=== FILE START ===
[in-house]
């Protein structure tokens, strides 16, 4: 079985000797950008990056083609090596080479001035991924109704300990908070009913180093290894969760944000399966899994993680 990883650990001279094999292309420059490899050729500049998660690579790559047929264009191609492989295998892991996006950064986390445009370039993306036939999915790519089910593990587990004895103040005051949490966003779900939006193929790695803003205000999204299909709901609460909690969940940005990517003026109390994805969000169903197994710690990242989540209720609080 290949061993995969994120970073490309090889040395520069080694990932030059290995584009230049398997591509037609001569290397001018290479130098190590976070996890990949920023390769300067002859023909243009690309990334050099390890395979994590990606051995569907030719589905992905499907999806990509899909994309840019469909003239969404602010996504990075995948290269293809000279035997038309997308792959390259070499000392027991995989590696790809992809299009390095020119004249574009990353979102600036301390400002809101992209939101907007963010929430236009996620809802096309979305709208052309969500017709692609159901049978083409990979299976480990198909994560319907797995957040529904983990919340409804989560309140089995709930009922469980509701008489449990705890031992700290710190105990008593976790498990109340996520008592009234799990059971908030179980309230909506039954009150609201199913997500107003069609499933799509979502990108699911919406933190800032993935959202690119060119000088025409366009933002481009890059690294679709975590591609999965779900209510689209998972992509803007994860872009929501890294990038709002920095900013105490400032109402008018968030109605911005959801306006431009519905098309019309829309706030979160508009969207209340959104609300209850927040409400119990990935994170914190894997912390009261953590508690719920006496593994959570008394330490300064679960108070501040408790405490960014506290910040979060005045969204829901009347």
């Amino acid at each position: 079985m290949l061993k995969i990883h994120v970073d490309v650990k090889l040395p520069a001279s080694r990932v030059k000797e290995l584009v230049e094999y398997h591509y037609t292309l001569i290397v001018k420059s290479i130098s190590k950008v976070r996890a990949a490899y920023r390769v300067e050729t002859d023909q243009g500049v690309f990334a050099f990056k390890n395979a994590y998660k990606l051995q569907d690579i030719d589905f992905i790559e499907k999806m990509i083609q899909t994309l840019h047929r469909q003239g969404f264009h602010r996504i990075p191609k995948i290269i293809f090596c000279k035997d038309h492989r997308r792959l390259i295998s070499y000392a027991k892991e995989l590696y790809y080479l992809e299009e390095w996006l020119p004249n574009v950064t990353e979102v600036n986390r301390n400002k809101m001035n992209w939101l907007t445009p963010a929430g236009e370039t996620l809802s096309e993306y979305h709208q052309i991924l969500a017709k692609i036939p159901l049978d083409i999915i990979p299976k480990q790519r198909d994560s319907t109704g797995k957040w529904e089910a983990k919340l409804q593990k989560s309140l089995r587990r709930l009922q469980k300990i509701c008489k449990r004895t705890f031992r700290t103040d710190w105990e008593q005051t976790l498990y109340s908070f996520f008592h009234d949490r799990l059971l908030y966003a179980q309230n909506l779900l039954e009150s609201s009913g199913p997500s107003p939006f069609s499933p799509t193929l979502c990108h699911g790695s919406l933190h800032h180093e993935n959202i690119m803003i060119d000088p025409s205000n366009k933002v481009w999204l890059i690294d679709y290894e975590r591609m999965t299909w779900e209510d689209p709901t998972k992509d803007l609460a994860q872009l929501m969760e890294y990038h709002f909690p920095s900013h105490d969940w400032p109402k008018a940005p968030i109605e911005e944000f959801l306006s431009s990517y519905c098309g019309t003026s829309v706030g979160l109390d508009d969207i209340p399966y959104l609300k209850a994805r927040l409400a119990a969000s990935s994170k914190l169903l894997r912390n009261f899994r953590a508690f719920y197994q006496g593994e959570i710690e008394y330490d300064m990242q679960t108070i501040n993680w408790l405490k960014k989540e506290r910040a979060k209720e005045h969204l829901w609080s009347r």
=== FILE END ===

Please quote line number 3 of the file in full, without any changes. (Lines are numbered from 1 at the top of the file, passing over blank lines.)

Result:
């Amino acid at each position: 079985m290949l061993k995969i990883h994120v970073d490309v650990k090889l040395p520069a001279s080694r990932v030059k000797e290995l584009v230049e094999y398997h591509y037609t292309l001569i290397v001018k420059s290479i130098s190590k950008v976070r996890a990949a490899y920023r390769v300067e050729t002859d023909q243009g500049v690309f990334a050099f990056k390890n395979a994590y998660k990606l051995q569907d690579i030719d589905f992905i790559e499907k999806m990509i083609q899909t994309l840019h047929r469909q003239g969404f264009h602010r996504i990075p191609k995948i290269i293809f090596c000279k035997d038309h492989r997308r792959l390259i295998s070499y000392a027991k892991e995989l590696y790809y080479l992809e299009e390095w996006l020119p004249n574009v950064t990353e979102v600036n986390r301390n400002k809101m001035n992209w939101l907007t445009p963010a929430g236009e370039t996620l809802s096309e993306y979305h709208q052309i991924l969500a017709k692609i036939p159901l049978d083409i999915i990979p299976k480990q790519r198909d994560s319907t109704g797995k957040w529904e089910a983990k919340l409804q593990k989560s309140l089995r587990r709930l009922q469980k300990i509701c008489k449990r004895t705890f031992r700290t103040d710190w105990e008593q005051t976790l498990y109340s908070f996520f008592h009234d949490r799990l059971l908030y966003a179980q309230n909506l779900l039954e009150s609201s009913g199913p997500s107003p939006f069609s499933p799509t193929l979502c990108h699911g790695s919406l933190h800032h180093e993935n959202i690119m803003i060119d000088p025409s205000n366009k933002v481009w999204l890059i690294d679709y290894e975590r591609m999965t299909w779900e209510d689209p709901t998972k992509d803007l609460a994860q872009l929501m969760e890294y990038h709002f909690p920095s900013h105490d969940w400032p109402k008018a940005p968030i109605e911005e944000f959801l306006s431009s990517y519905c098309g019309t003026s829309v706030g979160l109390d508009d969207i209340p399966y959104l609300k209850a994805r927040l409400a119990a969000s990935s994170k914190l169903l894997r912390n009261f899994r953590a508690f719920y197994q006496g593994e959570i710690e008394y330490d300064m990242q679960t108070i501040n993680w408790l405490k960014k989540e506290r910040a979060k209720e005045h969204l829901w609080s009347r």